Thursday, 28 January 2010

Here's where the money is going!

My friend John Aitchison, of Qua Fen Common, Soham, has written another excellent letter, this time to the Ely Weekly News, and, thanks to the good people there, it has been published today. It is similar to one that John sent to the Ely Standard three weeks back and it reads as follows:

"Land is needed to grow food

Sir, Re the Wicken vision, what a waste of highly productive agricultural land.

I feel I can no longer let my frustrations and beliefs go unreported. I have known Geoffrey Woollard well for the best part of 40 years, and I wholeheartedly agree with his efforts to do battle against this unnecessary and short sighted project.

In Farmers Weekly, December 18-25 2009, we read “The growing demand for food around the world has put UK agricultural production back at the heart of the economy and political thinking.”

Also at the Oxford Farming Conference last January, Secretary of Department of the Environment, Food and Rural Affairs (DEFRA), Hilary Benn said: "I want British agriculture to produce as much food as possible - no ifs, no buts."

The hectarage and yield of crops has got to keep going up and up if we are to keep feeding an ever increasing population. A fuel crisis is also not that far away. Gas and oil supplies will run out eventually and we may well have to grow more and more energy either as bio-mass or as bio-diesel. So why in the light of this thinking can't the Government put a stop to this project dreamt up by the National Trust. This organisation does a superb job of preserving historic buildings, many of which the owners have been forced to vacate. Why therefore is it getting involved in removing land from agricultural production?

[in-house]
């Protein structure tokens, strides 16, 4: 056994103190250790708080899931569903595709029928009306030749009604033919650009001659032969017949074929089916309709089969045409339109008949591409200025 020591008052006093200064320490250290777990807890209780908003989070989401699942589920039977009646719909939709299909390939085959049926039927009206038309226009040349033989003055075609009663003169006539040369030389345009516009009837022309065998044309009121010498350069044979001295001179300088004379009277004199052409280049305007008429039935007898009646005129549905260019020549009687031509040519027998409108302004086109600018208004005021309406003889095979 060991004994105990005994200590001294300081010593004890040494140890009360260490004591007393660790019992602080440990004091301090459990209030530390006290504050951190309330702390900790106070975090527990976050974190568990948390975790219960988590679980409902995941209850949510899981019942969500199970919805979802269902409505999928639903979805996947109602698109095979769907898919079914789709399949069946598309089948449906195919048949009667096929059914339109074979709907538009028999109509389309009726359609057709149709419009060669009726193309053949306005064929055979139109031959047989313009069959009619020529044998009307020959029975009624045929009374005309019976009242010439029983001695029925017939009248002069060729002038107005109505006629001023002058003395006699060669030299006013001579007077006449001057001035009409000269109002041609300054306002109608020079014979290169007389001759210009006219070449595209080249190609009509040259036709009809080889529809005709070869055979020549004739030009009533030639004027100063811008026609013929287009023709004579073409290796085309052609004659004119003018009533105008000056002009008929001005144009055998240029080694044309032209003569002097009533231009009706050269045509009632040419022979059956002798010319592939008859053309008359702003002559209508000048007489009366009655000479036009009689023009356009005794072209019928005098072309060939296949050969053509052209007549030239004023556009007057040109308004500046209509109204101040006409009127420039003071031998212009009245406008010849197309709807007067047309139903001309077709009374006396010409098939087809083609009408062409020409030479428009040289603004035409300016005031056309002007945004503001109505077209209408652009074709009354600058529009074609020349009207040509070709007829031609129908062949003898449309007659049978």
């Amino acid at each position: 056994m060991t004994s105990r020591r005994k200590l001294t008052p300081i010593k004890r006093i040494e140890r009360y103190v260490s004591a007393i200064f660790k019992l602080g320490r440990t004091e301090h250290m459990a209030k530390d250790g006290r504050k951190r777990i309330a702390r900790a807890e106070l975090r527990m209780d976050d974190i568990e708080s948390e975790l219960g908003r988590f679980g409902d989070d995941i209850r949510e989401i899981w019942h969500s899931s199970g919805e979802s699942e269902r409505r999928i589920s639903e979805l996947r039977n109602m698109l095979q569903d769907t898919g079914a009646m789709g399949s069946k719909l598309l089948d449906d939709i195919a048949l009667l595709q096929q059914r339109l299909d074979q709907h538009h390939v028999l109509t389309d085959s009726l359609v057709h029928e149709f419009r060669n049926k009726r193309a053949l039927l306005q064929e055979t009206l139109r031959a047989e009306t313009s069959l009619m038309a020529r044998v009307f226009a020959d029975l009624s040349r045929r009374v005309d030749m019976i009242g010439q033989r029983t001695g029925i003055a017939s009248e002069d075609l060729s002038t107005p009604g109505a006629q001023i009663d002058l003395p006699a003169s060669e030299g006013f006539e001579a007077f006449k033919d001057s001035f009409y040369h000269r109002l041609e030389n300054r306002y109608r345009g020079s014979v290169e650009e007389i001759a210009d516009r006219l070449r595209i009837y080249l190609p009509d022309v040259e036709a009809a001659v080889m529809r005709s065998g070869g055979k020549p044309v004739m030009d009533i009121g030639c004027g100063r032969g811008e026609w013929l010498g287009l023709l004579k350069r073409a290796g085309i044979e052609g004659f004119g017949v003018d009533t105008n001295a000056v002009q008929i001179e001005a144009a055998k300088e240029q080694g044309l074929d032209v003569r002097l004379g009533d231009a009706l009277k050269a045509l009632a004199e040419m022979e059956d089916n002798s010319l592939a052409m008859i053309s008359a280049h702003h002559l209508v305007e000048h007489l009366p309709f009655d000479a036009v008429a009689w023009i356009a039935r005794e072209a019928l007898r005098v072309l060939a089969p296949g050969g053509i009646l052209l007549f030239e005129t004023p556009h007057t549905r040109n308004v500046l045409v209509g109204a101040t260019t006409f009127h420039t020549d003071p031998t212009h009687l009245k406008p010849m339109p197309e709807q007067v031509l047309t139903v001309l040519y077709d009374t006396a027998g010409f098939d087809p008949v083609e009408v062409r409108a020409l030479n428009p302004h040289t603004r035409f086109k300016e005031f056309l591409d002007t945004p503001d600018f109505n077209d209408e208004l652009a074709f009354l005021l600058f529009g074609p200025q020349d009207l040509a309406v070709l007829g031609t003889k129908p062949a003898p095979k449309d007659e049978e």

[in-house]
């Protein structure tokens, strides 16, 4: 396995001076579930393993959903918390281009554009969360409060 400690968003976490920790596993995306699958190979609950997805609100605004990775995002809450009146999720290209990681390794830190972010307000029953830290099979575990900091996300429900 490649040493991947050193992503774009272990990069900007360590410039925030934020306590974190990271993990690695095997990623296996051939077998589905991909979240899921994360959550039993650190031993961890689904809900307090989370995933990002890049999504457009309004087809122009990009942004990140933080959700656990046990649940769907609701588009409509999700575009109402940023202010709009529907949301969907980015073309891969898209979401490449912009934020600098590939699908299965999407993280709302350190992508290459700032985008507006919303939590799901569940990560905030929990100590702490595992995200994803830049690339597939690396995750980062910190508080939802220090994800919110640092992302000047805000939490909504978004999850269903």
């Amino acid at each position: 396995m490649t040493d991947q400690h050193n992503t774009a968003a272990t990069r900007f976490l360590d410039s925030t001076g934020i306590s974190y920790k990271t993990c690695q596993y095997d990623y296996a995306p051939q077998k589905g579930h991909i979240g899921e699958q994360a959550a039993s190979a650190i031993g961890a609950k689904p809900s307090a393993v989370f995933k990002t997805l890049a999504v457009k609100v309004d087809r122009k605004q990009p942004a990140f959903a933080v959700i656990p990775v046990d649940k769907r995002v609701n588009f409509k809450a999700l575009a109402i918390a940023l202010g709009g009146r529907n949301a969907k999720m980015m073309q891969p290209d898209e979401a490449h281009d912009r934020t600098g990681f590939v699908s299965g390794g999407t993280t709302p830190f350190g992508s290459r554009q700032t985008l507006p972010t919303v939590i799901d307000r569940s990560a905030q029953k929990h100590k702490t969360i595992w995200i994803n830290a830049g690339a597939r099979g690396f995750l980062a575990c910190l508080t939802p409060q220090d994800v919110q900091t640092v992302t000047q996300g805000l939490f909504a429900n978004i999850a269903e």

The British agricultural industry is one of the most productive in the world but it seems to have the most problems to overcome to be in such a position. Although I would not be directly affected by this project, I have been in and around agriculture, which includes formal training all my life and I am of the opinion we should be as productive as possible, and this project should be stopped forthwith.

W John Aitchison
Qua Fen Common

My 'friend' Ben Gibbs, of Ely, wrote to the Ely Standard two weeks ago with an attempt at a riposte to John Aitchison's earlier contribution.

A further follow-up letter from me is in today's Ely Standard. I have highlighted the National Lottery's having now to pay a larger proportion of the cost of the 2012 Olympic Games and, consequently, having less available for funding such as the so-called 'Wicken Vision.' My letter reads as follows:

"Vision is not essential

Ben Gibbs evidently derives amusement from teasing my friend John Aitchison and I, but I have to advise him that he is missing the point.

Large numbers of people in the area to be affected by the National Trust's Wicken Vision are opposed to it.. Mr Gibbs favours it. But what really counts in this undemocratic debate is not the numbers who oppose it and agree with me or the numbers who agree with Mr Gibbs.

This misconceived and controversial scheme was never going to be decided on a numbers basis. What counts is cash and the funding sources for the Vision are now in big trouble.

The National Lottery is having to pay a larger proportion of the cost of the 2012 Olympic Games and the Government - any Government of any party, now or in the future - is under pressure to keep core services going and to avoid frittering our money on non-essentials. The Wicken Vision was never essential.

Indeed, the opposite is the case, for it is now essential that British farmers produce more British food to feed an ever-growing population. Our Fen farmers work the best land in the country and their production is more and more needed.

Don't take my word for it, Mr Gibbs: take the word of Hilary Benn, the present Defra Secretary, and Nick Herbert, his Conservative counterpart.

Geoffrey Woollard
River Bank
Near Upware."

The link to the Ely Standard letters page is -

- and the picture (above) is of the developing 2012 Olympics site.

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